One of the kittens was lying on the ground in blood, its slender forelegs trembling uncontrollably and its little belly moving up and down fast, taking its last breaths in this world. The other kitten padded around it with muffled meows, brushing its sister tenderly with its paws. Maya heard the brother kitten crying for help for its sister. It stared at her with its big eyes, begging for help, and she burst into tears like a small child.
But she didn’t stop. She was running late for work, and her boss was a hysterical woman in menopause. She ignored the kitten’s call for help because she was an adult. No one would understand if she didn’t go to work because she had to save a cat or if she spent half her salary on a vet’s bill.
After that, nothing was the same anymore. She had everything she needed to be happy, everyone at the college get-togethers always looked at her with envy, she won prizes for her work, and a week ago her good and successful boyfriend had proposed to her, since that was the next logical step. That came at just the moment when she, indifferent about everything in life, decided she didn’t want to live in a world like this anymore. Indifference is worse than sadness and pain.
She couldn’t change the world, but nor could it change her. Therefore she saw no reason to stay in it anymore. She wasn’t special, and she wasn’t important. Her existence had no purpose or meaning, and she had no desire to keep living on this planet, among these people.
She carefully took the last cigarette out of the pack. She held it between her fingers and raised it to her mouth. In today’s interconnected society it’s as easy as a pie to find out how to make a poisoned cigarette. She knew it wouldn’t be painful and she wasn’t at all afraid. She wanted to leave this world while enjoying one last cigarette. Still, her hands trembled a little, and something made her stomach quiver.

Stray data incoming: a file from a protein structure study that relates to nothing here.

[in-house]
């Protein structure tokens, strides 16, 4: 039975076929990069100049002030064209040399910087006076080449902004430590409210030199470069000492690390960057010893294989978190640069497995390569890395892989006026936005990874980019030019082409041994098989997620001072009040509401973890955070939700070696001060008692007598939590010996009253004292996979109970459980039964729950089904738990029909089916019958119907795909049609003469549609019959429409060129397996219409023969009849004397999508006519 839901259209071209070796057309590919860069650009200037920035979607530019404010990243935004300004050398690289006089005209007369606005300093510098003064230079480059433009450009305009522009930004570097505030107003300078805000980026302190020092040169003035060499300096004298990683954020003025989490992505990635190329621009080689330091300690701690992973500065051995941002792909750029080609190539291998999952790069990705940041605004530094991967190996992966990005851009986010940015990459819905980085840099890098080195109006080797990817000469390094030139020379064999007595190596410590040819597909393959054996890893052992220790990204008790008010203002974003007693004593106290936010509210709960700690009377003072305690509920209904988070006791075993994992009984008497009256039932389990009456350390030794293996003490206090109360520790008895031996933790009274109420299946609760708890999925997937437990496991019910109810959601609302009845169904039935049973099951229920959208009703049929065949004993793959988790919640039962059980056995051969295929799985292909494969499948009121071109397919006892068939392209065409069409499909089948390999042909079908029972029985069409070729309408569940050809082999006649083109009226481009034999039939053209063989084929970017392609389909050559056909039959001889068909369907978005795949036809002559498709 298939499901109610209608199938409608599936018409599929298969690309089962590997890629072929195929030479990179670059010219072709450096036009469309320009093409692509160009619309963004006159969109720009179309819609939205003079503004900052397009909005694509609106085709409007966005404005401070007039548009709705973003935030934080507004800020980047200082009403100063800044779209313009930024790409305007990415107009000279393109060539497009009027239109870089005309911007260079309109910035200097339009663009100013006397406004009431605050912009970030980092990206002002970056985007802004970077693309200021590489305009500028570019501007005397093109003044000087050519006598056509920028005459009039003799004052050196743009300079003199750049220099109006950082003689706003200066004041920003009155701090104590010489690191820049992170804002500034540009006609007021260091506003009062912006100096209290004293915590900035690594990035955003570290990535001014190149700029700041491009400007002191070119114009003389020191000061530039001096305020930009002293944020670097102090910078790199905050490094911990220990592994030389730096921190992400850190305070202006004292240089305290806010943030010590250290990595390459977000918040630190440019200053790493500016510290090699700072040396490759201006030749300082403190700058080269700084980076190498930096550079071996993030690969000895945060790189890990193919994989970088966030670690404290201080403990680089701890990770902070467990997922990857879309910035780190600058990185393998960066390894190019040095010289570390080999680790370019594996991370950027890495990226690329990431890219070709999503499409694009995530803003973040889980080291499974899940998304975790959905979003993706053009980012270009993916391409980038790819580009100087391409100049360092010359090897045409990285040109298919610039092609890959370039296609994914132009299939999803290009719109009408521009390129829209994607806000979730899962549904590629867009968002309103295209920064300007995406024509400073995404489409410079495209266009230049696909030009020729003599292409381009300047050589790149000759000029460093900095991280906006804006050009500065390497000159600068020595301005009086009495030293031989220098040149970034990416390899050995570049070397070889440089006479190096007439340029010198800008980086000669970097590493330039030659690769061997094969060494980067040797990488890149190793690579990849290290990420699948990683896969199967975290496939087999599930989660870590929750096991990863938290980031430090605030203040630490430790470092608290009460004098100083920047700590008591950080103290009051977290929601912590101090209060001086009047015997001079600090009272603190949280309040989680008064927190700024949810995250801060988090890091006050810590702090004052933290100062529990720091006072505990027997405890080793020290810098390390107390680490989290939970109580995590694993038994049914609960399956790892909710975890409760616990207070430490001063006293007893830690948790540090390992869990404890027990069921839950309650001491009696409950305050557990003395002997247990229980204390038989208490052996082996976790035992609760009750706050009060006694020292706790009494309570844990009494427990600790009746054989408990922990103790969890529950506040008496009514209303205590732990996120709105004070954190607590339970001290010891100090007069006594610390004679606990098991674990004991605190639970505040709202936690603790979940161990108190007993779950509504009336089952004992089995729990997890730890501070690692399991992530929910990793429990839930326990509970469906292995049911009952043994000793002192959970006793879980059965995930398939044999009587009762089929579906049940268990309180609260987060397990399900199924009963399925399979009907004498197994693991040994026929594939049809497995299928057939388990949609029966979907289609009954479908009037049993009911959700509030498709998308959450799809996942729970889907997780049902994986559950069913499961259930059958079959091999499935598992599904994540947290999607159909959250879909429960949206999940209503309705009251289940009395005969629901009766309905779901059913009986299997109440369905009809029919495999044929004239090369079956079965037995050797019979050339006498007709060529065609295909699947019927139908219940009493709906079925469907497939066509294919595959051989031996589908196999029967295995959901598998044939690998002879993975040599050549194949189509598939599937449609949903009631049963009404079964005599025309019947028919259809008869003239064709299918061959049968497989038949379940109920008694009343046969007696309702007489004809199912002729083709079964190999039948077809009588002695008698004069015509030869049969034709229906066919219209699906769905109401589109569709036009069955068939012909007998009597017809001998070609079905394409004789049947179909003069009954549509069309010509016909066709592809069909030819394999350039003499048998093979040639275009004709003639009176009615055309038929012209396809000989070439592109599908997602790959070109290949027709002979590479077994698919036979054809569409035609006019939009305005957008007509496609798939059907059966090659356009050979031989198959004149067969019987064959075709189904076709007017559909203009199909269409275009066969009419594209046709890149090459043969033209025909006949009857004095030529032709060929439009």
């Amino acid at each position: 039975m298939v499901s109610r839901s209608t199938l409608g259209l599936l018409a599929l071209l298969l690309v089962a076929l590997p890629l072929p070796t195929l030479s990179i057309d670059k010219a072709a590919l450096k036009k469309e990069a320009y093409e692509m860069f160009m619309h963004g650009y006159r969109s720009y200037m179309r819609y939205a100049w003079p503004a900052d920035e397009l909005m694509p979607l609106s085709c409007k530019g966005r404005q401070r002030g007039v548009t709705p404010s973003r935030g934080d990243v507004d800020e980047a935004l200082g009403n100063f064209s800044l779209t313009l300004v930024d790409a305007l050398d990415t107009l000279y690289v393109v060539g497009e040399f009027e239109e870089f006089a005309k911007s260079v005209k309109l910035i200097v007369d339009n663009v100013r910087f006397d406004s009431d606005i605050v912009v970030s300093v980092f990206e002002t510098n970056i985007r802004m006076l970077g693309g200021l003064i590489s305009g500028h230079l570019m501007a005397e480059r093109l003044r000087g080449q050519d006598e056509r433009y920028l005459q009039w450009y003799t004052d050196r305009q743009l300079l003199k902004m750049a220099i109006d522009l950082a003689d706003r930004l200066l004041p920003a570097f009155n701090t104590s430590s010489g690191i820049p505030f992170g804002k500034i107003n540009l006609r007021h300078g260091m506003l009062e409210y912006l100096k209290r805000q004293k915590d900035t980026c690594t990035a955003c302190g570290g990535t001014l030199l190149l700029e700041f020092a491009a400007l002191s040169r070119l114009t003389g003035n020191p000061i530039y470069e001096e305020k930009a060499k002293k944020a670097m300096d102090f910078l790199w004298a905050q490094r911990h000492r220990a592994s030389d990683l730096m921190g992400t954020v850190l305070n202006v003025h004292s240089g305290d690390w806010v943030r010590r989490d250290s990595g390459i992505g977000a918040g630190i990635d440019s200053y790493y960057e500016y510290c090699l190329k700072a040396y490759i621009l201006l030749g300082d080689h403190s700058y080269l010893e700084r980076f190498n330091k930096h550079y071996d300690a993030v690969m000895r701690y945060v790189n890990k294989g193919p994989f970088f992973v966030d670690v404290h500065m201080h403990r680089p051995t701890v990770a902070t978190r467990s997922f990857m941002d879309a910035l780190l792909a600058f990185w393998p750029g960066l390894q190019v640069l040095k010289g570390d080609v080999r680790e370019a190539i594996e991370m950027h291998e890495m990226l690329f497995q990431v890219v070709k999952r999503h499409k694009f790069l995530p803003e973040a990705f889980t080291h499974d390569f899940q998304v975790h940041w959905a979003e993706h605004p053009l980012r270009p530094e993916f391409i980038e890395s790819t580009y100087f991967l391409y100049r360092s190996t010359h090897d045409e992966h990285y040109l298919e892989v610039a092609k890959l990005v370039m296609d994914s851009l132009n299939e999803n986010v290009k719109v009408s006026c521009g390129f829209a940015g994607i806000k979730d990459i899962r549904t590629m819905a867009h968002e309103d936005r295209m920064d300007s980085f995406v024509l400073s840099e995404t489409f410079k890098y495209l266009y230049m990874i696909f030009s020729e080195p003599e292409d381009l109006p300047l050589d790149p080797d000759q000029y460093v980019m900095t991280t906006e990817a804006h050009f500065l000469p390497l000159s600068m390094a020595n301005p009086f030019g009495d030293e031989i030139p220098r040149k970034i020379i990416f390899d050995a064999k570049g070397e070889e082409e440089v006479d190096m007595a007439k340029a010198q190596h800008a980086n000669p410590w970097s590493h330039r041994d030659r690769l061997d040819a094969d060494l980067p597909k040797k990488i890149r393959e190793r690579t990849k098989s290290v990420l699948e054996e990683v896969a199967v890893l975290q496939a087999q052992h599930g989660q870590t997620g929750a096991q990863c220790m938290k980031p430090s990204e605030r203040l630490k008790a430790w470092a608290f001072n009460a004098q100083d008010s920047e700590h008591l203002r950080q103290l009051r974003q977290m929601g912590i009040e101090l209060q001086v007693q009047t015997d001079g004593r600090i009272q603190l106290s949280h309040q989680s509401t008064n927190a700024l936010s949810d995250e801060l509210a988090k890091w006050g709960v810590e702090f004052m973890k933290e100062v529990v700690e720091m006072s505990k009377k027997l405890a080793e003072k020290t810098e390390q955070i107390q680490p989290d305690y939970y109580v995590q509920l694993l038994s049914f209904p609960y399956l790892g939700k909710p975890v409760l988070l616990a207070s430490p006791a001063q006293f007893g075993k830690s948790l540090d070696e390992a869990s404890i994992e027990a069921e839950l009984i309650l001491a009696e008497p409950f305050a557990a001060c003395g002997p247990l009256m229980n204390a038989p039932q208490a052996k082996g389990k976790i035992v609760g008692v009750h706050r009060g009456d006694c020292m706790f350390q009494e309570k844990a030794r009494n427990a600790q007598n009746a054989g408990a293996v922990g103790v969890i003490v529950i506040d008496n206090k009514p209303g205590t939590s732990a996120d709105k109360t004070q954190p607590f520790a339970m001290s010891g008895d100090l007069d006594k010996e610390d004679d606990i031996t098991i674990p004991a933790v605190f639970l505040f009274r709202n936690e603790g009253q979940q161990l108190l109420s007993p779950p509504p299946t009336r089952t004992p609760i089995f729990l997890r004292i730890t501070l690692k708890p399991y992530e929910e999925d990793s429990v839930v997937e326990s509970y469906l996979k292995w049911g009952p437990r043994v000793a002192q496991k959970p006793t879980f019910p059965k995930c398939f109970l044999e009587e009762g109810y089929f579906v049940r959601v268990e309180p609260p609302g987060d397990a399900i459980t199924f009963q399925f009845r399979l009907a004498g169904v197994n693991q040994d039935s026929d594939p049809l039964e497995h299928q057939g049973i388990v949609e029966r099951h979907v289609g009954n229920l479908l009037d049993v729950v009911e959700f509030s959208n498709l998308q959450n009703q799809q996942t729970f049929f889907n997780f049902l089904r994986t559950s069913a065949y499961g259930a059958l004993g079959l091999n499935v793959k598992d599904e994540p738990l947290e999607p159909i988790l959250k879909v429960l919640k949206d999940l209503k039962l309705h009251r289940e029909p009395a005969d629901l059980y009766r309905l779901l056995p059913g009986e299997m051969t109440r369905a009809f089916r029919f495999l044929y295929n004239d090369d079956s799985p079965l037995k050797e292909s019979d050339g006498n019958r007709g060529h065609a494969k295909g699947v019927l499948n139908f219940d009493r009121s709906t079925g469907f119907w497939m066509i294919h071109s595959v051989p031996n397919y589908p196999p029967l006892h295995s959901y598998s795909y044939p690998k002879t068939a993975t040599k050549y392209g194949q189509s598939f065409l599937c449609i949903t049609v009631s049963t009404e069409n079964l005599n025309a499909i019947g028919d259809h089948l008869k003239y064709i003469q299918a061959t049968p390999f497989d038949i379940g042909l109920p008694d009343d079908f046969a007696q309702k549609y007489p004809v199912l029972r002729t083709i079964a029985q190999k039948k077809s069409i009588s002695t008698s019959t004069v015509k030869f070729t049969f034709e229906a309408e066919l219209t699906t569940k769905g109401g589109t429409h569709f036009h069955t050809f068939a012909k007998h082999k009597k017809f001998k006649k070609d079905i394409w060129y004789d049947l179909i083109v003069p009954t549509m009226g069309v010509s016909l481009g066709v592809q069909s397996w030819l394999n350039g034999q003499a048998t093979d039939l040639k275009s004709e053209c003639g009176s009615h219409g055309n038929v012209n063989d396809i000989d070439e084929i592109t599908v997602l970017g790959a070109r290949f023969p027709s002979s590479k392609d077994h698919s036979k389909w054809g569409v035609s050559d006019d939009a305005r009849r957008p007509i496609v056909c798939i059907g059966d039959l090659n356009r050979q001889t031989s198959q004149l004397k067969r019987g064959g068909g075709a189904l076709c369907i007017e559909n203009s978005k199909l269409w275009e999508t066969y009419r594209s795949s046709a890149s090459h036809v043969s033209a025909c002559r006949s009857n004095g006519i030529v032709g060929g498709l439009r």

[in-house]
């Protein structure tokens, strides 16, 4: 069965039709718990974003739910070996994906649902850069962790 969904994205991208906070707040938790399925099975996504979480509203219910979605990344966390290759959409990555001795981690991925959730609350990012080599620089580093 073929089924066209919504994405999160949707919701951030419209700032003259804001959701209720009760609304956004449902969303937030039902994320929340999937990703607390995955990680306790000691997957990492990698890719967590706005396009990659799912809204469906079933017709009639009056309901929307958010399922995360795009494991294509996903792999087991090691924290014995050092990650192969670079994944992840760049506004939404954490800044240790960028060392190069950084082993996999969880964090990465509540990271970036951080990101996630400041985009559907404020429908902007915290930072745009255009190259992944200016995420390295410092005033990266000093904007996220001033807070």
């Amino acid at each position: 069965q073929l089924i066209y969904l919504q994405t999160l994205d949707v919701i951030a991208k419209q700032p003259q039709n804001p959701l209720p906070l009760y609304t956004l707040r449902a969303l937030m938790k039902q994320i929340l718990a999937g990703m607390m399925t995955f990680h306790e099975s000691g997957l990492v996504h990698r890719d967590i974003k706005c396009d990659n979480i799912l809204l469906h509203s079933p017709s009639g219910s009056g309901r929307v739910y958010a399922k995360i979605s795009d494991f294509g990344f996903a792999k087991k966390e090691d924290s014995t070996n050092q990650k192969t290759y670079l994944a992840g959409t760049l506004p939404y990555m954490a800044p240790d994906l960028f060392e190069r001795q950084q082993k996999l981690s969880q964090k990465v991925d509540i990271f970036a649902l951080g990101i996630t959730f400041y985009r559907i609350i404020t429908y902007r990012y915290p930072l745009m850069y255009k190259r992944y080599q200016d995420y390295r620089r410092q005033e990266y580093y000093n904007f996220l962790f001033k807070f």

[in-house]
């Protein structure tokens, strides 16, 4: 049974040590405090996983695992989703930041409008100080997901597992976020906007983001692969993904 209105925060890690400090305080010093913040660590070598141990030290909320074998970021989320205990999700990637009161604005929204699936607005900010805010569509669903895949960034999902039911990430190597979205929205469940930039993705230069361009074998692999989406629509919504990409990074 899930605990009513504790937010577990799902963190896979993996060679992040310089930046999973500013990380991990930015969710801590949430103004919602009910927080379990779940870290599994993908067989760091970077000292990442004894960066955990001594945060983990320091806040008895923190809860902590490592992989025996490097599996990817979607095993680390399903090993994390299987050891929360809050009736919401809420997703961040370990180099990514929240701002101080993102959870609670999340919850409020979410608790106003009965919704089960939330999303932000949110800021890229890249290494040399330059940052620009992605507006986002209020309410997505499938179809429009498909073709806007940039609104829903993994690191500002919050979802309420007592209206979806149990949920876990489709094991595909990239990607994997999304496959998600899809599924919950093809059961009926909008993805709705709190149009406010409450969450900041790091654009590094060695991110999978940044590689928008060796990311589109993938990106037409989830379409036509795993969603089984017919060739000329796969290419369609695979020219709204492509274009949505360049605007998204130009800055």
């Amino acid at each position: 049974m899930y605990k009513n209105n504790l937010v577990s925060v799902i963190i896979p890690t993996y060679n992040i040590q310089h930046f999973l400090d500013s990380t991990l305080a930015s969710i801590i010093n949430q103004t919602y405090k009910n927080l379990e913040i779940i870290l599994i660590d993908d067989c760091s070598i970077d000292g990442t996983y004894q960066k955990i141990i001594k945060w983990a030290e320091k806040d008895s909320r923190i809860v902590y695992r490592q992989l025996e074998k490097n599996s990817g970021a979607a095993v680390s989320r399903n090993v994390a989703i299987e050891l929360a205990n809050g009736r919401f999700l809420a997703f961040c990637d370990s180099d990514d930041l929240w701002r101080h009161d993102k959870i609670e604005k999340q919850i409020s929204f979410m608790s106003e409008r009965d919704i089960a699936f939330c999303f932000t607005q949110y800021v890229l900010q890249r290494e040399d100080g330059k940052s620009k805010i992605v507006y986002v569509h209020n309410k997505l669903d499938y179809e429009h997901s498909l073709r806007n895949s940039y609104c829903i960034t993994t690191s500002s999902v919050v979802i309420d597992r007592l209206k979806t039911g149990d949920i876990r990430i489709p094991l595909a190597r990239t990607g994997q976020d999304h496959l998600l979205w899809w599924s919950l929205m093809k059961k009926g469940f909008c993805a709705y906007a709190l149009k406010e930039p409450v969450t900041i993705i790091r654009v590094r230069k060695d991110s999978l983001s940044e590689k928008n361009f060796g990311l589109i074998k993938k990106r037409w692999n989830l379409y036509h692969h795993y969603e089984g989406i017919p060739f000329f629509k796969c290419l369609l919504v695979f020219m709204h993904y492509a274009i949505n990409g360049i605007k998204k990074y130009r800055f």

Thousands of lives are snuffed out, thousands of voices seek help every day, and the only way of coping with the inability to help them is through indifference. But indifference toward the unhappiness of so many others leaves no space for you to enjoy the happiness of one life—your own.
She managed to calm her shaking hand and lift the lighter to the cigarette. A loud scritch broke the silence of the park. And then another, shorter one. Then two or three more.
The damn lighter wasn’t working.
Natali Spasova was born in 1989 in Skopje. She graduated from the University of Tourism and Management in Skopje and earned a masters degree in rural tourism management from the MIT University, Skopje. Her first children’s book, First Love in the Pink Street, written when she was only thirteen, has had three printings and has been translated into Ukrainian, Serbian, and Russian. Her work has been included in Russian and Bulgarian anthologies of Macedonian literature. Her second book, The Lighter, was published in 2014 and published in Ukrainian in 2015. In 2016, it appeared on LitHub’s list of ten books by Balkan women that should be translated into English. She has been published in many international magazines. Her first two books will be published in Bulgarian in 2017. Her third and latest book, The Two Princesses, came out this year.
Will Firth was born in 1965 in Newcastle, Australia. He studied German and Slavic languages in Canberra, Zagreb, and Moscow. Since 1991 he has been living in Berlin, Germany, where he works as a freelance translator of literature and the humanities. He translates from Russian, Macedonian, and all variants of Serbo-Croat. His website is www.willfirth.de.